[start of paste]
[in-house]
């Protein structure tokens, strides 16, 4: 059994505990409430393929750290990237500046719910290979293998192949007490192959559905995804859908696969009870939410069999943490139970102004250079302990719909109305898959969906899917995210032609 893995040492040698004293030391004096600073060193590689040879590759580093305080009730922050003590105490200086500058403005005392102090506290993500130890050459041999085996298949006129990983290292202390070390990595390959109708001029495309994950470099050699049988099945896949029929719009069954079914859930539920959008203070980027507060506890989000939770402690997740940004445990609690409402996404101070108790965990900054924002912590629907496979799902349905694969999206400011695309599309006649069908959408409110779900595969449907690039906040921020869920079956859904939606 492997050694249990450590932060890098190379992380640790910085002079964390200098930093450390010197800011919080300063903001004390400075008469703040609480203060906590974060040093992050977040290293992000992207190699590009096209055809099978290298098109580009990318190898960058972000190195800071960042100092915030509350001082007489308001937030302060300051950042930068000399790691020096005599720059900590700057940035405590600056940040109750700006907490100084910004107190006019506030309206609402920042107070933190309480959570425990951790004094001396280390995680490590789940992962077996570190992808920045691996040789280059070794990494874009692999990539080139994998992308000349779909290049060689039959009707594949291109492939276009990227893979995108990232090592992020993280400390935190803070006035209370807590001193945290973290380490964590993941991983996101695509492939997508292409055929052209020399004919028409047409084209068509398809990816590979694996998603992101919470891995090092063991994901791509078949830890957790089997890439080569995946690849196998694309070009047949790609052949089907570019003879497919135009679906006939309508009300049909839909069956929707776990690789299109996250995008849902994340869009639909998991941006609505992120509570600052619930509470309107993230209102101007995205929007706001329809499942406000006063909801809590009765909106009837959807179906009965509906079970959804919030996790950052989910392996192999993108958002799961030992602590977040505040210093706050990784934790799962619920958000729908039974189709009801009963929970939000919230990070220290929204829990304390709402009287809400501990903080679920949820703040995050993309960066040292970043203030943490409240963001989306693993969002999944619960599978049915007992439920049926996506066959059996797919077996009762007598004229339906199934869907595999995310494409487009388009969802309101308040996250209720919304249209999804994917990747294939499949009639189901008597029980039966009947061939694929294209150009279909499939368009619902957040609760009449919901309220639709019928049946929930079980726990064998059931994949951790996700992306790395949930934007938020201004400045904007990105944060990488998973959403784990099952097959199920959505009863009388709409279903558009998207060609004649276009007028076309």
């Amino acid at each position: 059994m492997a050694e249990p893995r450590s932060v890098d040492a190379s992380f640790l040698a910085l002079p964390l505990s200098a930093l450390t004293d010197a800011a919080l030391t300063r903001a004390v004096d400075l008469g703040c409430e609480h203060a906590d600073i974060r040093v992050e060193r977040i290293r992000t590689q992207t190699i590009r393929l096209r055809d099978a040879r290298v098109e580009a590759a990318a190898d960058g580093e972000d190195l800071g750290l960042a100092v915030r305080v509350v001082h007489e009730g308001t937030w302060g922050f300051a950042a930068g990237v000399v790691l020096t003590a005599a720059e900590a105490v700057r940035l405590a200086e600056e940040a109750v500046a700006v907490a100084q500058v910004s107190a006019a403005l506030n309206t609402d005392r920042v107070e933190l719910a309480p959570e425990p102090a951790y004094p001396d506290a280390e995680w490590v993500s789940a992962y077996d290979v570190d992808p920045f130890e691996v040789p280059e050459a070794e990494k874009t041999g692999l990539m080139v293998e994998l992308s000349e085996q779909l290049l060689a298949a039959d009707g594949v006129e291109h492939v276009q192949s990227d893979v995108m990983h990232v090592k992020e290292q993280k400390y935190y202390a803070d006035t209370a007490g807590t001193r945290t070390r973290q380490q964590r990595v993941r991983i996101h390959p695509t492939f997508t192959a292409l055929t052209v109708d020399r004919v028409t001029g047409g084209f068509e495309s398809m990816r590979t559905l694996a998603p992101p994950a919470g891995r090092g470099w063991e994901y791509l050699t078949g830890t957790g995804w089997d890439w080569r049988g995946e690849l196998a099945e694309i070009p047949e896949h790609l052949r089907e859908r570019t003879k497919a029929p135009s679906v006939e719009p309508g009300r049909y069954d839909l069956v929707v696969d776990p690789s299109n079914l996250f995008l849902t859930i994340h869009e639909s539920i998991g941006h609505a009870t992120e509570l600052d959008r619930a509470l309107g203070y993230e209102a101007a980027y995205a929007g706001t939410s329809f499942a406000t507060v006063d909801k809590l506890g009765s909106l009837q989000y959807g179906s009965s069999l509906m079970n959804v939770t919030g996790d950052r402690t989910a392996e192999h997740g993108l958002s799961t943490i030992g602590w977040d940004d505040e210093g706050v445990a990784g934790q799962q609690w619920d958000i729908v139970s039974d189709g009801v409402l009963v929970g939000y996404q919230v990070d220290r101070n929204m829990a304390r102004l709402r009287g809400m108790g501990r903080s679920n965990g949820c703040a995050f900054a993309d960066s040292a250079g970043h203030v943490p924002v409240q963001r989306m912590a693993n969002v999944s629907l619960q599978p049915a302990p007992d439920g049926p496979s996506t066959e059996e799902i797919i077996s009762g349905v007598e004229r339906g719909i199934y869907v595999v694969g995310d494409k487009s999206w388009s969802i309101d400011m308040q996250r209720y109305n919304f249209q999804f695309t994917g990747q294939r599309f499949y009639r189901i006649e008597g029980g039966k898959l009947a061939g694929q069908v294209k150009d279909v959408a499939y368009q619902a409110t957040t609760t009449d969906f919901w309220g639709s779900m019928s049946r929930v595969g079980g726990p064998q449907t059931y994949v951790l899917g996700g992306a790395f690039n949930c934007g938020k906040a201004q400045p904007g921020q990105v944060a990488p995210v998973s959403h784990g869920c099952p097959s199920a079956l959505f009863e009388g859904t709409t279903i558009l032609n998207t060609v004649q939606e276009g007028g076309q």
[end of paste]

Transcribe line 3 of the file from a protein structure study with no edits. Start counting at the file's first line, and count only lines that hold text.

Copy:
């Amino acid at each position: 059994m492997a050694e249990p893995r450590s932060v890098d040492a190379s992380f640790l040698a910085l002079p964390l505990s200098a930093l450390t004293d010197a800011a919080l030391t300063r903001a004390v004096d400075l008469g703040c409430e609480h203060a906590d600073i974060r040093v992050e060193r977040i290293r992000t590689q992207t190699i590009r393929l096209r055809d099978a040879r290298v098109e580009a590759a990318a190898d960058g580093e972000d190195l800071g750290l960042a100092v915030r305080v509350v001082h007489e009730g308001t937030w302060g922050f300051a950042a930068g990237v000399v790691l020096t003590a005599a720059e900590a105490v700057r940035l405590a200086e600056e940040a109750v500046a700006v907490a100084q500058v910004s107190a006019a403005l506030n309206t609402d005392r920042v107070e933190l719910a309480p959570e425990p102090a951790y004094p001396d506290a280390e995680w490590v993500s789940a992962y077996d290979v570190d992808p920045f130890e691996v040789p280059e050459a070794e990494k874009t041999g692999l990539m080139v293998e994998l992308s000349e085996q779909l290049l060689a298949a039959d009707g594949v006129e291109h492939v276009q192949s990227d893979v995108m990983h990232v090592k992020e290292q993280k400390y935190y202390a803070d006035t209370a007490g807590t001193r945290t070390r973290q380490q964590r990595v993941r991983i996101h390959p695509t492939f997508t192959a292409l055929t052209v109708d020399r004919v028409t001029g047409g084209f068509e495309s398809m990816r590979t559905l694996a998603p992101p994950a919470g891995r090092g470099w063991e994901y791509l050699t078949g830890t957790g995804w089997d890439w080569r049988g995946e690849l196998a099945e694309i070009p047949e896949h790609l052949r089907e859908r570019t003879k497919a029929p135009s679906v006939e719009p309508g009300r049909y069954d839909l069956v929707v696969d776990p690789s299109n079914l996250f995008l849902t859930i994340h869009e639909s539920i998991g941006h609505a009870t992120e509570l600052d959008r619930a509470l309107g203070y993230e209102a101007a980027y995205a929007g706001t939410s329809f499942a406000t507060v006063d909801k809590l506890g009765s909106l009837q989000y959807g179906s009965s069999l509906m079970n959804v939770t919030g996790d950052r402690t989910a392996e192999h997740g993108l958002s799961t943490i030992g602590w977040d940004d505040e210093g706050v445990a990784g934790q799962q609690w619920d958000i729908v139970s039974d189709g009801v409402l009963v929970g939000y996404q919230v990070d220290r101070n929204m829990a304390r102004l709402r009287g809400m108790g501990r903080s679920n965990g949820c703040a995050f900054a993309d960066s040292a250079g970043h203030v943490p924002v409240q963001r989306m912590a693993n969002v999944s629907l619960q599978p049915a302990p007992d439920g049926p496979s996506t066959e059996e799902i797919i077996s009762g349905v007598e004229r339906g719909i199934y869907v595999v694969g995310d494409k487009s999206w388009s969802i309101d400011m308040q996250r209720y109305n919304f249209q999804f695309t994917g990747q294939r599309f499949y009639r189901i006649e008597g029980g039966k898959l009947a061939g694929q069908v294209k150009d279909v959408a499939y368009q619902a409110t957040t609760t009449d969906f919901w309220g639709s779900m019928s049946r929930v595969g079980g726990p064998q449907t059931y994949v951790l899917g996700g992306a790395f690039n949930c934007g938020k906040a201004q400045p904007g921020q990105v944060a990488p995210v998973s959403h784990g869920c099952p097959s199920a079956l959505f009863e009388g859904t709409t279903i558009l032609n998207t060609v004649q939606e276009g007028g076309q």